Dr Sue Crengle,
Southland GP, Associate Professor at University of Otago, and Chair of Te Waipounamu Māori Leadership Group for Cancer.
In examining how health services are struggling to change in order to meet the needs of Māori, Dr Crengle says its essential Māori outcomes are at the forefront when developing these services…
Too often we acknowledge Māori have poorer outcomes, but struggle to do anything to address it. Equity is identified as a priority, but there are barriers to change – existing systems are entrenched and complex, services are stretched, resources are limited, and the number of Māori is small.
It’s time for us all to admit that saying ‘equity’ repeatedly does not change outcomes. We need to use the data and evidence we have available to understand where inequities for Māori exist, and use it to drive behaviour change. When we know there are inequities, there is no excuse for continuing on the same path.
One example of services that could consider Māori needs better is the National Bowel Screening Programme. Māori health leaders are calling for the National Bowel Screening Programme age range to be lowered to 50 years old for Māori, based on new evidence showing Māori are diagnosed with bowel cancer younger than non-Māori (the current age range is 60-74 years for all ethnicities).
We know that for Māori with bowel cancer, 60 percent of women and 50 percent of men will be diagnosed before the age of 60. This is compared with non-Māori, where only 30 percent are diagnosed before 60. If the current age range remains, the National Bowel Screening Programme could actually increase inequity as it will potentially pick up 70 percent of non-Māori bowel cancer, but less than half of Māori bowel cancer.
It is unconscionable that a screening programme could have such substantial inequity built into it. We estimate that a more tailored approach, with an age range that supports Māori needs, will result in an additional 400 colonoscopies each year nationwide. This is a significant additional resource, but how can you justify implementing an unfair system?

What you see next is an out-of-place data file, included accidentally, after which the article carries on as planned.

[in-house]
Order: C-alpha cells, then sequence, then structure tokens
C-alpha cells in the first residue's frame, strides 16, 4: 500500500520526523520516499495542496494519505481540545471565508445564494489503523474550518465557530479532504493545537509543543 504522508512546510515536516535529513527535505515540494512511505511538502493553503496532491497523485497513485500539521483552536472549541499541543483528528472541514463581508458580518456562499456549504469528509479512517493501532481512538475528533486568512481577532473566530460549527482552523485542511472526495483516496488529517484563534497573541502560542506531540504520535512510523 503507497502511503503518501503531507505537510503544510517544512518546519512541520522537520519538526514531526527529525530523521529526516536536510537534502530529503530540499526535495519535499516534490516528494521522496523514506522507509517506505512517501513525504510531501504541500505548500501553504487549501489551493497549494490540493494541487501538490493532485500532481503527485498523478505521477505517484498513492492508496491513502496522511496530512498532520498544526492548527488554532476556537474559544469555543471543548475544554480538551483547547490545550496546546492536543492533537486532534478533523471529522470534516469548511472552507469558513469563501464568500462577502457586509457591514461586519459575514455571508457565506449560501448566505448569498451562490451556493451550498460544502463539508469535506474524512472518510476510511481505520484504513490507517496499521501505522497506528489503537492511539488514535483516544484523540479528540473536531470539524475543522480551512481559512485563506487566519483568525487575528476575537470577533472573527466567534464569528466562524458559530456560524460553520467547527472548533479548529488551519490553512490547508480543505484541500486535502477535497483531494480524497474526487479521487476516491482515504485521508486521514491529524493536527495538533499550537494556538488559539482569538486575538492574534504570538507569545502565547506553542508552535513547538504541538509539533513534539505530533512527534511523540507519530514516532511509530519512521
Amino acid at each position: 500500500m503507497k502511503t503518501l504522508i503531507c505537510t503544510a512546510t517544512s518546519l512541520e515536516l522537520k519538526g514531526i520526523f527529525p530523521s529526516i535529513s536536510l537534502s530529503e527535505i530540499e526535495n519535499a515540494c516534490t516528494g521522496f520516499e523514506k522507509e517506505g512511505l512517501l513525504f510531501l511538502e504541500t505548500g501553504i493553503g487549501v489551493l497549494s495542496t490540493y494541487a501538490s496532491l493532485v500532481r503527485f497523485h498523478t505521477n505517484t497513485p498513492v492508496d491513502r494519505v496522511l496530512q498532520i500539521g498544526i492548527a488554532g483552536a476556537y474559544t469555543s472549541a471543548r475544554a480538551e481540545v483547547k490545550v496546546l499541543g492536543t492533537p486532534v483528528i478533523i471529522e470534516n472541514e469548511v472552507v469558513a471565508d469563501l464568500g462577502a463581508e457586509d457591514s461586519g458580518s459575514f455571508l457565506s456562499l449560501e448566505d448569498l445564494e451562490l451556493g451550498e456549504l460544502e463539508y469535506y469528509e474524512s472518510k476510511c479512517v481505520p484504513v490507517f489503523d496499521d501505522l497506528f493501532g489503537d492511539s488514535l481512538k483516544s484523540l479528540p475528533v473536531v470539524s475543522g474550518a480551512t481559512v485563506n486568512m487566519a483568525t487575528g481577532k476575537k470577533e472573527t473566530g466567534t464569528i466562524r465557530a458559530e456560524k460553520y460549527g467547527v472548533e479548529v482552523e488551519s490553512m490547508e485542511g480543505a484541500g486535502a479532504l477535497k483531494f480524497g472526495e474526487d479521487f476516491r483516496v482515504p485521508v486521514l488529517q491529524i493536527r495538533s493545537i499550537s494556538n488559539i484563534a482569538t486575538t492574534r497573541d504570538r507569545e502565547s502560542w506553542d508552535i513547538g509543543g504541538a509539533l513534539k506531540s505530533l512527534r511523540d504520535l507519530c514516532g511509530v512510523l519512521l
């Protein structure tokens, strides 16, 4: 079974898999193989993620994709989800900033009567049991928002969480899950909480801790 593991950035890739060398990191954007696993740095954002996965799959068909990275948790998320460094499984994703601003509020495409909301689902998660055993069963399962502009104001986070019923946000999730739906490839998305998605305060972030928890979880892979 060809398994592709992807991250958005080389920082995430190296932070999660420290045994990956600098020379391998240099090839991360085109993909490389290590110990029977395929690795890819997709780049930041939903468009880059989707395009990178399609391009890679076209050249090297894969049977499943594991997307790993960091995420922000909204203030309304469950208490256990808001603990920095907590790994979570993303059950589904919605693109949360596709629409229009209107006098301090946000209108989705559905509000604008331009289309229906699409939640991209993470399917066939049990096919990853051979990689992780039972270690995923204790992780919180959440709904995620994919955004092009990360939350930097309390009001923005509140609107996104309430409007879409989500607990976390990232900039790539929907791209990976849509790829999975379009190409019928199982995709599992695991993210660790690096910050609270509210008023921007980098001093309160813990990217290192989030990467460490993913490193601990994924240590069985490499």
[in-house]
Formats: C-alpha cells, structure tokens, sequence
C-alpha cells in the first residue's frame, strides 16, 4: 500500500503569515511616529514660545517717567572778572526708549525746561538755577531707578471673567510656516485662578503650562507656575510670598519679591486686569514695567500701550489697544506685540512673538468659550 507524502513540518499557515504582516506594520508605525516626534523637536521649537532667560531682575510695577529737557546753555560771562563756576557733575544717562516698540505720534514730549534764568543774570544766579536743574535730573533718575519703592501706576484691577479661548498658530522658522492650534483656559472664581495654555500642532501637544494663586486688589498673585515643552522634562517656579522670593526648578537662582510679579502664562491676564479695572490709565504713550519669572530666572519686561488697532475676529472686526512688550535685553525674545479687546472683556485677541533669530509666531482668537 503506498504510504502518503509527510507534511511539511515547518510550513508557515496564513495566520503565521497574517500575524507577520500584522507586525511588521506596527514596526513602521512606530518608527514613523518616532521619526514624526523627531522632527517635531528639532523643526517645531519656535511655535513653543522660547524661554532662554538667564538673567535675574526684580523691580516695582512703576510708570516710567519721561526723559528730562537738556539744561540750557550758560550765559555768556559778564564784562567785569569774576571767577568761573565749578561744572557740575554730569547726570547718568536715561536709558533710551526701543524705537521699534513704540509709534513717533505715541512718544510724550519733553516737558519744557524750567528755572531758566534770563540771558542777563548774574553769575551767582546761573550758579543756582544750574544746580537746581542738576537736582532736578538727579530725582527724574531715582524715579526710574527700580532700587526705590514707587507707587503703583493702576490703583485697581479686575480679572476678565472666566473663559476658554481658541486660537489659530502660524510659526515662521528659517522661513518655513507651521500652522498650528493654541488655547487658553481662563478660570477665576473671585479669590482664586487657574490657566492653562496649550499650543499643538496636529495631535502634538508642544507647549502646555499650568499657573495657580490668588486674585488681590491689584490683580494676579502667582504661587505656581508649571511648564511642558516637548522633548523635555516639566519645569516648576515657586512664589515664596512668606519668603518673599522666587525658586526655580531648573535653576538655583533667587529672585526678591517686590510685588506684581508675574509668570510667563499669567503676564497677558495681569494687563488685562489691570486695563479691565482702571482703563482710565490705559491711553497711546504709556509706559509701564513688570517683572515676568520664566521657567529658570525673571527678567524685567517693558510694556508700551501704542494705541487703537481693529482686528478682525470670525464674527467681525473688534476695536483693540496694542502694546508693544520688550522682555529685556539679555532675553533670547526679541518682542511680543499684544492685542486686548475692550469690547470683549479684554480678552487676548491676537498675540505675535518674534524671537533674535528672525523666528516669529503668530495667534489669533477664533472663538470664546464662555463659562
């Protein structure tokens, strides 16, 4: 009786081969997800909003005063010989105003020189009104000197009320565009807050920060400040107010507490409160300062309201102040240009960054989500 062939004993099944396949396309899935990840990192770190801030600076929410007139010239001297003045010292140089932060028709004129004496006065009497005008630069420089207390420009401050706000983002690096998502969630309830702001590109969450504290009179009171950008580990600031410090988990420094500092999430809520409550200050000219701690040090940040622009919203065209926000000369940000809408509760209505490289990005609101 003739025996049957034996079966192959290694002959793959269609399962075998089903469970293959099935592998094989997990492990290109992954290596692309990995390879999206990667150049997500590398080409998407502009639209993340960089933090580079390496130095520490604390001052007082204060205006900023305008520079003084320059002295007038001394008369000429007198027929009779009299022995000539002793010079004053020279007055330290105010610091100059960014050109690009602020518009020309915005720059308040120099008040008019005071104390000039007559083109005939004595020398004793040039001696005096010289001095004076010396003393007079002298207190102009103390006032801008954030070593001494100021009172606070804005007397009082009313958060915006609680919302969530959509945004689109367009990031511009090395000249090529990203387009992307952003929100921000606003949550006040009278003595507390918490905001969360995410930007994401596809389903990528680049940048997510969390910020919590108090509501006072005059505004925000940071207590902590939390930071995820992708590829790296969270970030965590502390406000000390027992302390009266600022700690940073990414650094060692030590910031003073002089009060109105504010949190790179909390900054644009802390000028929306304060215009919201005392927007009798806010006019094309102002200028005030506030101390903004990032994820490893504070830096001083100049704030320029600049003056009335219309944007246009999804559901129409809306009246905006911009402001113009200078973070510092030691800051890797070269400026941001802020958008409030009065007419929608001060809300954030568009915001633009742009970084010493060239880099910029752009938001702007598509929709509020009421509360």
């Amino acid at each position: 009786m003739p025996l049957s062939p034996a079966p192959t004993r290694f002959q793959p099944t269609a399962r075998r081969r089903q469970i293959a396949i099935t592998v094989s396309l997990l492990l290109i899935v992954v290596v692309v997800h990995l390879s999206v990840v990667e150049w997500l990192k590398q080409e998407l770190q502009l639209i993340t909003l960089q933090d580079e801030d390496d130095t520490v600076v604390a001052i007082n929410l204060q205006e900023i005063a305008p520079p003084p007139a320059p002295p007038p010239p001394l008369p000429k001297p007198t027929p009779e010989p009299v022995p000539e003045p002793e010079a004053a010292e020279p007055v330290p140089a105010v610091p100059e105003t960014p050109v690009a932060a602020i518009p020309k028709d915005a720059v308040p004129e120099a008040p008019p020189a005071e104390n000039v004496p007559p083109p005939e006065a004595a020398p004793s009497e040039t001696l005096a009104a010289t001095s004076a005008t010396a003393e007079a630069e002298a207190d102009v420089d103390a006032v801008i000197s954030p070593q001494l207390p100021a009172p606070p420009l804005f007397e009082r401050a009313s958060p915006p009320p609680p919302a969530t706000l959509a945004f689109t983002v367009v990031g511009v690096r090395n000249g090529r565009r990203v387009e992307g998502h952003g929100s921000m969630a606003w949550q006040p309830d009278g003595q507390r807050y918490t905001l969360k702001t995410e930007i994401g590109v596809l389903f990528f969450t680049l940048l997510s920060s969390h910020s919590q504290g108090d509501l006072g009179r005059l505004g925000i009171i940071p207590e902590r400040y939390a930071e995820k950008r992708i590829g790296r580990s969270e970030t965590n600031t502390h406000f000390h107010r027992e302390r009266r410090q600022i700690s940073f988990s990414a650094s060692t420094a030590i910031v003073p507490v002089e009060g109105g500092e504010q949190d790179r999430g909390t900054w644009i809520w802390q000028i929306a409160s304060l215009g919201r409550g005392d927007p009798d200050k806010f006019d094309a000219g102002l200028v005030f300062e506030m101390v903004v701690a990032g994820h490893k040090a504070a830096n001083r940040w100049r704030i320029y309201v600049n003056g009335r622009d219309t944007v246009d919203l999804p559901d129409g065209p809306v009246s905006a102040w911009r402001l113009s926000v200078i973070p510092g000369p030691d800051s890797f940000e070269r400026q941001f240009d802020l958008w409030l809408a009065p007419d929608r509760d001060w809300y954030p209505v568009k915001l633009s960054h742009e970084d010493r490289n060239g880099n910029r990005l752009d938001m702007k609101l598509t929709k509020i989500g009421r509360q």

There has been a significant effort to achieve comparable participation rates in bowel screening for Māori and other ethnic groups, and this has resulted in positive engagement between Māori communities and the bowel screening programme. However, in this case, achieving equitable outcomes doesn’t just mean equal participation. If there is a genuine commitment to ensuring equity of outcomes for Māori, not just in the bowel screening programme but across health services, consideration of equity for Māori needs to be at the forefront of service planning and improvement – not just talking about equity, but changing the way we behave.
Te Waipounamu Māori Leadership Group for Cancer are working with Southern Cancer Network (SCN) to understand Māori experience of cancer and to improve outcomes for Māori across the SCN work programme. Te Waipounamu Māori Leadership Group for Cancer and SCN are embedding equity assessments and developing progress and outcomes measures (by ethnicity) as part of SCN’s standard practice. Equity always needs to be considered,, even when there are obstacles and even when changing behaviour and processes are hard.
Southern Cancer Network Manager Nicholas Glubb appreciates the partnership SCN has built with Te Waipounamu Māori Leadership Group for Cancer, “The input we receive from the Māori Leadership Group has underpinned how we think about developing our workplan and projects. Cancer services still have more to do to achieve equity of access and outcomes, and the Māori Leadership Group are providing advice and insight on how we can make meaningful change.”
Te Waipounamu Māori Leadership Group for Cancer is a multidisciplinary group, made up of consumers, NGOs, GPs, DHB clinicians and managers from around the South Island. Collectively, they provide input on setting SCN priorities, and provide advice, support and oversight to activities from Southern Cancer Network’s workplan.